Electrification of Public Transport, A Case Study of the Shenzhen Bus Group

When hearing the news that the megacity Shenzhen has achieved the full electrification of its transit fleet, we immediately sent Xiuli Zhang, our Chinese Ph.D. student to the city to find out the true cost of this transition, guided by Dr. Alan Jenn. The World Bank embraced the idea and expanded the research exploration into a four-party research program. Since the beginning of 2019, the Shenzhen experience has been shared around the world, but I have heard comments both in California at the ZEV Bus Workshop hosted by the CARB and at a meeting with experts engaged in EV policy research in Turkey that the Chinese example is impossible to duplicate. True, the social pollical system is vastly different, but there are still universal practices that the Chinese experience shares with other successful countries and regions such as Norway and California, namely–

  1. ZEV development needs initial government intervention through ambitious overall targets, armed with carrots (subsidies, tax-exemption, HOV lanes, and parking privilege) and sticks (no entry into the downtown area, fewer parking spaces, higher tax or registration fees, higher fuel tax…).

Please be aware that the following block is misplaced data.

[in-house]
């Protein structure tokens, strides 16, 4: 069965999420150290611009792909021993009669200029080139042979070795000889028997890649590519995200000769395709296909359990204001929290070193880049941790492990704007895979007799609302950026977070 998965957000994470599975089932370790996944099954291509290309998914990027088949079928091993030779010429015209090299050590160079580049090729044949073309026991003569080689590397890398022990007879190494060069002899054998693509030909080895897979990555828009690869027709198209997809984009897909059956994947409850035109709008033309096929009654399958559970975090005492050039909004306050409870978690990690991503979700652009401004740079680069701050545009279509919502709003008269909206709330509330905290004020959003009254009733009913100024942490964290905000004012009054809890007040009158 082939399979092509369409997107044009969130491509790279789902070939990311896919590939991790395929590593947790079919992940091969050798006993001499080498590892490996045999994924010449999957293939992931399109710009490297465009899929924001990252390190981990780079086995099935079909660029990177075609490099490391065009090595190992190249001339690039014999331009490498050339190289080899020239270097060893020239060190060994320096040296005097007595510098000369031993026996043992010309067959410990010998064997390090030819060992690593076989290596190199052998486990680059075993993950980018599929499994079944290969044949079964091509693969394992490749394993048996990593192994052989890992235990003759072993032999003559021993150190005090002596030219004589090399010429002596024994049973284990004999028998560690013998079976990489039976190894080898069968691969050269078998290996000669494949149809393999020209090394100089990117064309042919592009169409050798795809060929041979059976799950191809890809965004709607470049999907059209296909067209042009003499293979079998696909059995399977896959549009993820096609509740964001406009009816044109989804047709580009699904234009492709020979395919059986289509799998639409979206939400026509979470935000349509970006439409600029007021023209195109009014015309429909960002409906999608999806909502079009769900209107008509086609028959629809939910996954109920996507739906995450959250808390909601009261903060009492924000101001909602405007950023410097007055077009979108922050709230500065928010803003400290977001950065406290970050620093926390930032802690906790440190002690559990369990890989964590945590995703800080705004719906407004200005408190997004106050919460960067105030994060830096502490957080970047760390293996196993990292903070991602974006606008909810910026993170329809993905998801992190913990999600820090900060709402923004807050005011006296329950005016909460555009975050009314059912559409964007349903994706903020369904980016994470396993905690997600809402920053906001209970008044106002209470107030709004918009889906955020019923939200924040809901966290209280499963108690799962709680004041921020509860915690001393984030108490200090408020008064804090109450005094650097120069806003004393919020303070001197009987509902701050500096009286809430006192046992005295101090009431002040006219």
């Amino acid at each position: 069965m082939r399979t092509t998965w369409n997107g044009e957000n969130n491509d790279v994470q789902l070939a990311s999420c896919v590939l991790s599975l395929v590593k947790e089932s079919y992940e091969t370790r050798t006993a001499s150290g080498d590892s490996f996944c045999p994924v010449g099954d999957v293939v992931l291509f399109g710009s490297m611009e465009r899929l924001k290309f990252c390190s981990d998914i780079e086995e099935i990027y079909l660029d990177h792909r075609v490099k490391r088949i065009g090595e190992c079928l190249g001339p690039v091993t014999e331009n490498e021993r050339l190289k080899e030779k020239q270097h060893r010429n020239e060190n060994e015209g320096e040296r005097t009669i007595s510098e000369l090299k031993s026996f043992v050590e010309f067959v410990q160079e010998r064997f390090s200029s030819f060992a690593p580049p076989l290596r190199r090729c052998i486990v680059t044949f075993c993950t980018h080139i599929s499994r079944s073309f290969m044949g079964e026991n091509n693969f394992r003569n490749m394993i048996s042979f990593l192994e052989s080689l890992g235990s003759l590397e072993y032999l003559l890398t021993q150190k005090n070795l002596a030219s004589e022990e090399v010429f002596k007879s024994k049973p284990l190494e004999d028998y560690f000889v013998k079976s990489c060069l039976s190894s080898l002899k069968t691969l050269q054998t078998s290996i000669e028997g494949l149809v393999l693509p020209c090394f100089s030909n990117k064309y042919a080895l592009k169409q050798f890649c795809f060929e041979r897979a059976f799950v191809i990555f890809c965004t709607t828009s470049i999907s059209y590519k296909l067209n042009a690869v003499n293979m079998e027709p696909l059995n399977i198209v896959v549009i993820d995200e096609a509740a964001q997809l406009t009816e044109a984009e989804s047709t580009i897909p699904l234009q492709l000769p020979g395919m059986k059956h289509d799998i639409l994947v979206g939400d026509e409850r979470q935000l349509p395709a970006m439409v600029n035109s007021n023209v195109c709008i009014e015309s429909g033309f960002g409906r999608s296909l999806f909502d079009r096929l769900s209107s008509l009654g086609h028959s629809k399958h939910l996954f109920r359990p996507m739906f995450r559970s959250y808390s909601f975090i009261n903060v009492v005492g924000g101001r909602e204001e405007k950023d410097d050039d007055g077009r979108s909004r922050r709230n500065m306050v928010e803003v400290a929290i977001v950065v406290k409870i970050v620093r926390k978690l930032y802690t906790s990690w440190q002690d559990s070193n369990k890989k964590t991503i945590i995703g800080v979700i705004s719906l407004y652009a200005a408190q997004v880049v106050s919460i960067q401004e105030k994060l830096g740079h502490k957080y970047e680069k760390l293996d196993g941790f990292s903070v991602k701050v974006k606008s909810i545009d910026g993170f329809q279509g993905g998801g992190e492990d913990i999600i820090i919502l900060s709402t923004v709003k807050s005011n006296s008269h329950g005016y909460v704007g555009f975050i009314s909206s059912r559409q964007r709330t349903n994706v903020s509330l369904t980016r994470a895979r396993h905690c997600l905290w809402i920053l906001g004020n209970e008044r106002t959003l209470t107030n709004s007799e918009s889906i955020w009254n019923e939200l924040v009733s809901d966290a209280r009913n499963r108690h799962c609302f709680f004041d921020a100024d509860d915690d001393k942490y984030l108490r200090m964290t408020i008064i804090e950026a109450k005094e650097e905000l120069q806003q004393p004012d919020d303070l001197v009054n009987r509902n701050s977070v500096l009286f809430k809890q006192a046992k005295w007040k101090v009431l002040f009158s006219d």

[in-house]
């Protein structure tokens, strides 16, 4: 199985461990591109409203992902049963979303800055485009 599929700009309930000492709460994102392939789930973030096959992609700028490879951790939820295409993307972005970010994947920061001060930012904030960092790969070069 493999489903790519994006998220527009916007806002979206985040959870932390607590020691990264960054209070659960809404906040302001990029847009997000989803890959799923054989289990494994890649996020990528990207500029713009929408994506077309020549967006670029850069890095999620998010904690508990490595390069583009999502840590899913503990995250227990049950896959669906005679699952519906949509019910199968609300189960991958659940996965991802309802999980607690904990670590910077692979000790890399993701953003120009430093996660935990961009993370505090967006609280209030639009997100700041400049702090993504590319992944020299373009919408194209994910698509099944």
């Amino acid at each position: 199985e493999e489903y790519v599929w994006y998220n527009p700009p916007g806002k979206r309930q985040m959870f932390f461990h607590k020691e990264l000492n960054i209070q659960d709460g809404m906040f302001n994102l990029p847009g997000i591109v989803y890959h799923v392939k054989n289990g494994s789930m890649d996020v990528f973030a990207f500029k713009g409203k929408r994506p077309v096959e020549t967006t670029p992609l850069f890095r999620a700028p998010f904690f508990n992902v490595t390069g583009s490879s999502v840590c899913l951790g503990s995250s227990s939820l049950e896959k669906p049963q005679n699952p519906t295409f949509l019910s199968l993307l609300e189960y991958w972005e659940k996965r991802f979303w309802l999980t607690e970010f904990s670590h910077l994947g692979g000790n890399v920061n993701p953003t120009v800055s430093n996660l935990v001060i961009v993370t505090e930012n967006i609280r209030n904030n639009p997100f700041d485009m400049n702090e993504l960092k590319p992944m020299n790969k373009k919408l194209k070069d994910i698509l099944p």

2. An EV eco-system led or coordinated by a key government agency initially; an NGO could take over later. i.e. PEV Collaboratives in California or EV leading Group in Shenzhen.
  3. The charging system is a typical case of market failure. The government needs to do two things: provides subsidies and coordinates with various parties to provide precious land, permits, and access to the power supply.
  4. Any selection of a pilot city or region needs to consider the candidate with a potential EV/battery production industrial base. The hunger to make money will propel a lot of innovations and lobbying by the private sector to push for more EV deployment. If all the EVs are from other countries or regions, then the government may face a backlash since local tax-payers’ money will be used to subsidize the “imported” EVs.
  5. Rapid EV deployment is a virtuous cycle: with a successful EV program followed by clean air and strong EV-related business, the government will be recognized and feel better to do even more.
  6. Doing it correctly with local products, e-buses shouldn’t be much more expensive than diesel buses, in terms of TCO.

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